Letting star players walk, while a money saving move in the short run, can irreparably tarnish a team’s brand with its paying fanbase. It may be a shocking fact to a baseball fan in 2019, but the Miami Marlins were once a huge draw early on in their franchise’s history, leading up to their first World Series title in 1997. However, when owner Wayne Huzienga embarked on his subsequent “fire sale,” trading away nearly every quality player on the roster and seeing his team go from world champions to the worst record in baseball in just one season, it irreparably damaged the team with the Miami fanbase. The team would never draw well again, even in the year after they won yet another World Series in 2003, where they ranked 26th.

Meanwhile, the San Francisco Giants, who in the 1970s and 80s drew so badly that the team almost moved to Tampa Bay, kept together the core of their World Series teams, to the point when, even though the franchise has fallen on lean years of late, it remains near the top in attendance. The Nationals play in a large and wealthy market between DC and Northern Virginia (half of the ten wealthiest counties in America, including the wealthiest, Loudoun County, lie within the Nationals’ media market territory), and could certainly absorb the short-term cost of resigning Strasburg and Rendon.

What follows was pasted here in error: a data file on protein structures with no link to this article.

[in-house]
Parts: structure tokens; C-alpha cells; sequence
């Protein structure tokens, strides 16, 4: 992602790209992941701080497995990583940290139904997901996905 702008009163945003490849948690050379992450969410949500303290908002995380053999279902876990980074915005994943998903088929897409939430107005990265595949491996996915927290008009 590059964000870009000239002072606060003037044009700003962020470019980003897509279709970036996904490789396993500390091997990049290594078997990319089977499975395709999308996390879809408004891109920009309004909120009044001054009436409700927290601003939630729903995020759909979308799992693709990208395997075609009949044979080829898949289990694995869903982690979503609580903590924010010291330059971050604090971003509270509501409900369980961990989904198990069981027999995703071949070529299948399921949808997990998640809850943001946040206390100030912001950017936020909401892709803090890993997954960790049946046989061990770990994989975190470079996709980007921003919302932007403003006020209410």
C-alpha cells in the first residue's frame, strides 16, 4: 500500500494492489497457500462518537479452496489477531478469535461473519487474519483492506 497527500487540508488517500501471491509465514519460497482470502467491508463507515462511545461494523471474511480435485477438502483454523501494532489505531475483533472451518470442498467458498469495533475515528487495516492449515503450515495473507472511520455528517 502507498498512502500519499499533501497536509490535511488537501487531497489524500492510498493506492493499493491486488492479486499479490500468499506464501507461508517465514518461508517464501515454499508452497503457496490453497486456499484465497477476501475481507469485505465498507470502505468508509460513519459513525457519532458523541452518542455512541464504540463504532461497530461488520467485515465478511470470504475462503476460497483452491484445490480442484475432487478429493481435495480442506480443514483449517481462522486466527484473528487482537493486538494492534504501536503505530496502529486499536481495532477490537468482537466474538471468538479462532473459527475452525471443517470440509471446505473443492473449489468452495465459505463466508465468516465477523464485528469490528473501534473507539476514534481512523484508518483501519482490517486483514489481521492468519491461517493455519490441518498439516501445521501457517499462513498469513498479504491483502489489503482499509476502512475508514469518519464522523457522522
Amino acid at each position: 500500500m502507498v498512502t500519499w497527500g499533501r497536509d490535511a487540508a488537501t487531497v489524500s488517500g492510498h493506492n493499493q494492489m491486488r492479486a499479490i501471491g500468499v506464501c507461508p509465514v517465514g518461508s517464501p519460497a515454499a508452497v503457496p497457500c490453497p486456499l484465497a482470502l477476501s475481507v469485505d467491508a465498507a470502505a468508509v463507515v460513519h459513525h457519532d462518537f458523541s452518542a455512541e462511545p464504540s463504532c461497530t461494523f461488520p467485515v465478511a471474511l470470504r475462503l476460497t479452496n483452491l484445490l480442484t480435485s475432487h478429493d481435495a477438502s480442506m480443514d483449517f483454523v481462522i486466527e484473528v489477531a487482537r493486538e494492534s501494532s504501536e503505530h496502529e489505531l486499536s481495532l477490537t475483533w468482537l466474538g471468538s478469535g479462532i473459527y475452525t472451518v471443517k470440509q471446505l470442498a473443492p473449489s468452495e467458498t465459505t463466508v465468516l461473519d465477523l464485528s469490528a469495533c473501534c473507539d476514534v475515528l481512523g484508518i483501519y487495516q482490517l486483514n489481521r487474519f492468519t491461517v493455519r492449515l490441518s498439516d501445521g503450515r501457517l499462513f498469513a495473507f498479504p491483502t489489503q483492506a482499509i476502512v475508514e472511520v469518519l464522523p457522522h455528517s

Interest in baseball in DC is no doubt higher than it has ever been, which presents the Nationals and their ownership with a golden opportunity: retaining Strasburg and Rendon may be costly in the short term, but if keeping them can keep the Nationals in a championship window for years to come, or even usher in a Giants-esque dynasty, then the Nats could become one of MLB’s marquee franchises. And that would be a true win for everyone involved, equal parts satisfying for the fans and (in the long run) profitable for ownership. And in a baseball world increasingly dominated by thinking about how to field a contender as cheaply as possible, no matter what hardship it costs the fans (see: the Tampa Bay Rays), that would be a most welcome development.